Energy in All Directions is part of All Together Now, a regional collections-sharing project funded by the Henry Luce Foundation to celebrate the Tang Teaching Museum’s twentieth anniversary. The project will bring rarely-seen works from The Tang Teaching Museum collection to the public in collaboration with the Shaker Museum, Ellsworth Kelly Studio, National Museum of Racing and Hall of Fame, Hyde Collection, and the Saratoga Performing Arts Center, among others.

Exhibition Name
Energy in All Directions
Exhibition Type
Group Exhibitions
Place
Malloy Wing
Dates
Oct 10, 2020 - Jun 13, 2021
Curators
Energy in All Directions is curated by Ian Berry in collaboration with the Shaker Museum.
Artists
Lisa Beck, Alex Brown, Lucky DeBellevue, Jason Fox, Tom Friedman, Sam Gordon, Jim Isermann, G.B. Jones, Richard Kern, Bill Komoski, Kinke Kooi, Michael Lazarus, Judy Linn, Andrew Masullo, Roy McMakin, Douglas Melini, David Moreno, Lillian Mulero, Joshua Podoll, Charles Ray, Richard Rezac, Nathaniel Robinson, Kay Rosen, Alexander Ross, Raja Babu Sharma, Nancy Shaver, Jim Shaw, Aaron Sinift, Cary Smith, John Torreano, B. Wurtz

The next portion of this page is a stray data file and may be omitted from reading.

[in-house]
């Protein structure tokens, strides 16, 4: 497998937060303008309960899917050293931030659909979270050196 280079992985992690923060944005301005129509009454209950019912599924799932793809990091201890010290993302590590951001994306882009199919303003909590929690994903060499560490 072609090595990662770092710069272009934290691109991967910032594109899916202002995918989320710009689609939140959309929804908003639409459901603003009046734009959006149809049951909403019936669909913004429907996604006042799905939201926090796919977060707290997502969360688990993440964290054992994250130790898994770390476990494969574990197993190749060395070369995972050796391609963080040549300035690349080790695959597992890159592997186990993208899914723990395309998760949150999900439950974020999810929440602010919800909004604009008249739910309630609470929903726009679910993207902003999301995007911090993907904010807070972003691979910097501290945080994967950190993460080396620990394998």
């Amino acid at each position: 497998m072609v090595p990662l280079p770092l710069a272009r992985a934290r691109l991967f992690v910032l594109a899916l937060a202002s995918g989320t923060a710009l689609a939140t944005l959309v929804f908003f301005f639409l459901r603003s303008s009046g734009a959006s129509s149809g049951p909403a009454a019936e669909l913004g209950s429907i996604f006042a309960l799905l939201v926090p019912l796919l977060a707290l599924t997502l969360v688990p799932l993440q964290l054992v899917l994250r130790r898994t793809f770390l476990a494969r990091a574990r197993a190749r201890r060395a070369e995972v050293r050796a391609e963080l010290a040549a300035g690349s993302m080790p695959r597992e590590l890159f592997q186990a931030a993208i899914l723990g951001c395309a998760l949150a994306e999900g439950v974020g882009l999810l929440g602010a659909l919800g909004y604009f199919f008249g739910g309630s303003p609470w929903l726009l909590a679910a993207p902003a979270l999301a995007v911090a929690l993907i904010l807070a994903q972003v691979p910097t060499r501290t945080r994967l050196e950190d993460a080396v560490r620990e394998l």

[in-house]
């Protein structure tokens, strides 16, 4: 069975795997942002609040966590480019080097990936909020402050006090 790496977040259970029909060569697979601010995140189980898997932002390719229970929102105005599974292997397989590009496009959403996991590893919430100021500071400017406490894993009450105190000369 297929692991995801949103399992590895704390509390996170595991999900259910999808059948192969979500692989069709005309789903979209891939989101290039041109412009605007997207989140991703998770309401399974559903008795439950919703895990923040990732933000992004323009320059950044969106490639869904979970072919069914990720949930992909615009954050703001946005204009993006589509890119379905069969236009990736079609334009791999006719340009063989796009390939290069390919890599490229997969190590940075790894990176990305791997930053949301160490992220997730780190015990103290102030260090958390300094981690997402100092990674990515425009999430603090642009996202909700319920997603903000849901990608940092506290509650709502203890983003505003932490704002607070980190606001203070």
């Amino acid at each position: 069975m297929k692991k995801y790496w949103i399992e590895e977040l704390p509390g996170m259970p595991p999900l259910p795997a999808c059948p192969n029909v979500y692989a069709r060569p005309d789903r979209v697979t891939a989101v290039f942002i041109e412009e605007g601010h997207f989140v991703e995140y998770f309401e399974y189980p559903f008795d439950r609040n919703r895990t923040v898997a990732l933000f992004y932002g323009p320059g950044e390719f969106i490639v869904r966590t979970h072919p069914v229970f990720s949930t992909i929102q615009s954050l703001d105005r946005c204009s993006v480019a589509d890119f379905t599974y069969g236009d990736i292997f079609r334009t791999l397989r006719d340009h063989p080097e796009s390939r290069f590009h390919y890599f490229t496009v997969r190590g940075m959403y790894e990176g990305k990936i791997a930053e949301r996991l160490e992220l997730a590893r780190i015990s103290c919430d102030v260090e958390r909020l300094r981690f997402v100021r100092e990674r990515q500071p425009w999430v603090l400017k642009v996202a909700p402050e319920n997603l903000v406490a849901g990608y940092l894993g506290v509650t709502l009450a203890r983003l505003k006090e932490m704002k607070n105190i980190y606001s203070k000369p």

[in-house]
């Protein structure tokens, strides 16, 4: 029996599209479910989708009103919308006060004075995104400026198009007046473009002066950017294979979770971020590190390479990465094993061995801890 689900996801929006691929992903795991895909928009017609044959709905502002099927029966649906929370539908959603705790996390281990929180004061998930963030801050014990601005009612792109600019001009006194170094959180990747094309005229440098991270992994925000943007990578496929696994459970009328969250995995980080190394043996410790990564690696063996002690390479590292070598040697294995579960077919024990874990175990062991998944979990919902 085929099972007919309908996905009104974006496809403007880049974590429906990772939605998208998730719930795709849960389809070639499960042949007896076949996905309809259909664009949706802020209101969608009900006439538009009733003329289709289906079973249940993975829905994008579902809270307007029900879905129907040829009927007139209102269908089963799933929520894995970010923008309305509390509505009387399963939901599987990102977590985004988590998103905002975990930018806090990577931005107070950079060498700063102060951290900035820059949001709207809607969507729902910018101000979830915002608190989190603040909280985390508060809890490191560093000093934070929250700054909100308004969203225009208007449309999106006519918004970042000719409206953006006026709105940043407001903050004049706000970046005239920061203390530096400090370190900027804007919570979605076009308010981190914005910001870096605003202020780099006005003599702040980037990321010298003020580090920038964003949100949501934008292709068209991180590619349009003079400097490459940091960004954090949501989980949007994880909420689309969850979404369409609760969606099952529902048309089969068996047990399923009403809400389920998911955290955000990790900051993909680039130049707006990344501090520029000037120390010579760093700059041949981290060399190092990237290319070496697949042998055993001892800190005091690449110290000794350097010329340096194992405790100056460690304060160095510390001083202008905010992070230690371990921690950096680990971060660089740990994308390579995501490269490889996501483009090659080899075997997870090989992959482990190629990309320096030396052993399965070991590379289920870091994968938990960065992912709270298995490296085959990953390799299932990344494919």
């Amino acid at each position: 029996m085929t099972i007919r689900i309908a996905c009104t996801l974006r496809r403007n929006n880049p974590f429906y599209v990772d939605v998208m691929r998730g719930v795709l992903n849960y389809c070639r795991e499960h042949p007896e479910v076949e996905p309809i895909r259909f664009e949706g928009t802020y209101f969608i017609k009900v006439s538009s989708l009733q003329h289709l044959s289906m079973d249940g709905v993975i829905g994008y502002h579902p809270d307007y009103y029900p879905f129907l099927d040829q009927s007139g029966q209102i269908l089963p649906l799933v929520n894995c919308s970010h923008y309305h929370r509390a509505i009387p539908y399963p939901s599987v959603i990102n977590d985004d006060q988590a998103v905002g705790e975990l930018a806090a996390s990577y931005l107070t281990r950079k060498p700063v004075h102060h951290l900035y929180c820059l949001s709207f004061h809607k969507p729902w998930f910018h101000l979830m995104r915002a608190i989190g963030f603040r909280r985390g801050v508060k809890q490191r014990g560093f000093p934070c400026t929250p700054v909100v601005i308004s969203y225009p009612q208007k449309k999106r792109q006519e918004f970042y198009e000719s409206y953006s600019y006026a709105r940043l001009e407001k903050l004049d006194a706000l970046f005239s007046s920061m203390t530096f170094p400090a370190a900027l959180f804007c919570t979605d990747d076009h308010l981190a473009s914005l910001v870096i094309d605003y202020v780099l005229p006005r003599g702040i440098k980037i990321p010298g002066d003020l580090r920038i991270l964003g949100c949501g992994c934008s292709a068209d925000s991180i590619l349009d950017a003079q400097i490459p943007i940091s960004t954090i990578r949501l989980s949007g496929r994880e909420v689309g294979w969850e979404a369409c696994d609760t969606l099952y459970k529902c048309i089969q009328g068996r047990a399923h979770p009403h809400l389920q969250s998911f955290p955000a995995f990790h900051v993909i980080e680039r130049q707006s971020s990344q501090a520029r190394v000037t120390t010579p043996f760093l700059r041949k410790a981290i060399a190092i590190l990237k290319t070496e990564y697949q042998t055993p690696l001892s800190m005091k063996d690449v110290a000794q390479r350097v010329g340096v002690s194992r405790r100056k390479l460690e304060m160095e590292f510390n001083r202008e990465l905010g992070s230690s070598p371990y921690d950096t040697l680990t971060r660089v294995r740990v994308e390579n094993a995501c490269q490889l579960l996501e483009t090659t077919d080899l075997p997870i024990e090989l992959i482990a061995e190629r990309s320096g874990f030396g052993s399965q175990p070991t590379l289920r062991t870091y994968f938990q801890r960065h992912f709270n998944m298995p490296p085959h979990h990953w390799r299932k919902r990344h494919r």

Student Staff
Scarlett Han
Student Advisory Council, past: Exhibitions Assistant, Tang Guide, Summer Volunteer
Lily warshaw
Lily Warshaw
Student Advisory Council, past: Exhibitions Assistant, Summer Volunteer

This list of contemporary artworks from the Tang Museum and objects from the Shaker Museum collection includes works currently on view in the gallery as well as those that will be part of future gallery rotations or illustrated in the catalogue.

While the gallery is closed to the public, the exhibition page will be used to research and explore ideas and connections between the artists and the Shakers.

View or download the project list!

Installation Views, October 2020

About the Shakers

About shakers image
Anthony Imbert, Shakers Near Lebanon, State of New York, 1829–1835, lithograph, Shaker Museum collection, 2019.7.1